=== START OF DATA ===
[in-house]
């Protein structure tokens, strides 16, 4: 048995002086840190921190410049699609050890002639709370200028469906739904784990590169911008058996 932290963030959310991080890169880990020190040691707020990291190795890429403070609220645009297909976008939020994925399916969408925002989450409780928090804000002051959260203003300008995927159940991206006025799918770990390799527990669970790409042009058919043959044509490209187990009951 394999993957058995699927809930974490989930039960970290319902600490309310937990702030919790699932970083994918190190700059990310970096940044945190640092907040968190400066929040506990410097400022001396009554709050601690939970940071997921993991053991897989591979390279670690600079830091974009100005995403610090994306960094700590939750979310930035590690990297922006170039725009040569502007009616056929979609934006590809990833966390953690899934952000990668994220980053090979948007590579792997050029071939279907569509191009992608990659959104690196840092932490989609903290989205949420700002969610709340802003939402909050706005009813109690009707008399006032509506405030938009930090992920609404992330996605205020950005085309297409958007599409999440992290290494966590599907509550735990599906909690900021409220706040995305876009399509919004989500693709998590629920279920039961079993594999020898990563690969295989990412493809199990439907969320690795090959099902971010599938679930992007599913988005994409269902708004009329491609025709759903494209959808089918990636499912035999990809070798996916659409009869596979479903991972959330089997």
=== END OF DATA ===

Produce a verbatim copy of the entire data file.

[in-house]
């Protein structure tokens, strides 16, 4: 048995002086840190921190410049699609050890002639709370200028469906739904784990590169911008058996 932290963030959310991080890169880990020190040691707020990291190795890429403070609220645009297909976008939020994925399916969408925002989450409780928090804000002051959260203003300008995927159940991206006025799918770990390799527990669970790409042009058919043959044509490209187990009951 394999993957058995699927809930974490989930039960970290319902600490309310937990702030919790699932970083994918190190700059990310970096940044945190640092907040968190400066929040506990410097400022001396009554709050601690939970940071997921993991053991897989591979390279670690600079830091974009100005995403610090994306960094700590939750979310930035590690990297922006170039725009040569502007009616056929979609934006590809990833966390953690899934952000990668994220980053090979948007590579792997050029071939279907569509191009992608990659959104690196840092932490989609903290989205949420700002969610709340802003939402909050706005009813109690009707008399006032509506405030938009930090992920609404992330996605205020950005085309297409958007599409999440992290290494966590599907509550735990599906909690900021409220706040995305876009399509919004989500693709998590629920279920039961079993594999020898990563690969295989990412493809199990439907969320690795090959099902971010599938679930992007599913988005994409269902708004009329491609025709759903494209959808089918990636499912035999990809070798996916659409009869596979479903991972959330089997």